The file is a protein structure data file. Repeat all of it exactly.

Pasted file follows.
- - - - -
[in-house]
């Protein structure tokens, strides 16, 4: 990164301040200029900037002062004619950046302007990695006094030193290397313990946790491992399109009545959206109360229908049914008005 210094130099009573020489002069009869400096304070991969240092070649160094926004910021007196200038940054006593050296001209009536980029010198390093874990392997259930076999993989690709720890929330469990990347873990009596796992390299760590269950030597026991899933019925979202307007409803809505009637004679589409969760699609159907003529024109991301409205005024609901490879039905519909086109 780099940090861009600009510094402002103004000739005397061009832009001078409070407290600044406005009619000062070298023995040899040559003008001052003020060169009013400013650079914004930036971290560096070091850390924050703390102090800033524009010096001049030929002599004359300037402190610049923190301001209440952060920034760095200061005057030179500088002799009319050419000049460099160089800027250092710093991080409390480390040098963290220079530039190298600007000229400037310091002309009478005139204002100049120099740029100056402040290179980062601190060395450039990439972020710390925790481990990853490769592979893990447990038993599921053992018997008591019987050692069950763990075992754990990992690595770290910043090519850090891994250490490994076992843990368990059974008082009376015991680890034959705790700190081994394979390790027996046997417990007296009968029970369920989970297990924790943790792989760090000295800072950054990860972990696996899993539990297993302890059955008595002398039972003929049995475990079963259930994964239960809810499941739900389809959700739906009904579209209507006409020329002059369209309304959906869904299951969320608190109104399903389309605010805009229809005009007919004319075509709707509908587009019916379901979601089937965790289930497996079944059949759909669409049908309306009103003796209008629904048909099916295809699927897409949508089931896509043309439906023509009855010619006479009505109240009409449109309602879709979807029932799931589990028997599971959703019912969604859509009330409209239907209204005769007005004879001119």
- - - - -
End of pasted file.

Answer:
[in-house]
């Protein structure tokens, strides 16, 4: 990164301040200029900037002062004619950046302007990695006094030193290397313990946790491992399109009545959206109360229908049914008005 210094130099009573020489002069009869400096304070991969240092070649160094926004910021007196200038940054006593050296001209009536980029010198390093874990392997259930076999993989690709720890929330469990990347873990009596796992390299760590269950030597026991899933019925979202307007409803809505009637004679589409969760699609159907003529024109991301409205005024609901490879039905519909086109 780099940090861009600009510094402002103004000739005397061009832009001078409070407290600044406005009619000062070298023995040899040559003008001052003020060169009013400013650079914004930036971290560096070091850390924050703390102090800033524009010096001049030929002599004359300037402190610049923190301001209440952060920034760095200061005057030179500088002799009319050419000049460099160089800027250092710093991080409390480390040098963290220079530039190298600007000229400037310091002309009478005139204002100049120099740029100056402040290179980062601190060395450039990439972020710390925790481990990853490769592979893990447990038993599921053992018997008591019987050692069950763990075992754990990992690595770290910043090519850090891994250490490994076992843990368990059974008082009376015991680890034959705790700190081994394979390790027996046997417990007296009968029970369920989970297990924790943790792989760090000295800072950054990860972990696996899993539990297993302890059955008595002398039972003929049995475990079963259930994964239960809810499941739900389809959700739906009904579209209507006409020329002059369209309304959906869904299951969320608190109104399903389309605010805009229809005009007919004319075509709707509908587009019916379901979601089937965790289930497996079944059949759909669409049908309306009103003796209008629904048909099916295809699927897409949508089931896509043309439906023509009855010619006479009505109240009409449109309602879709979807029932799931589990028997599971959703019912969604859509009330409209239907209204005769007005004879001119």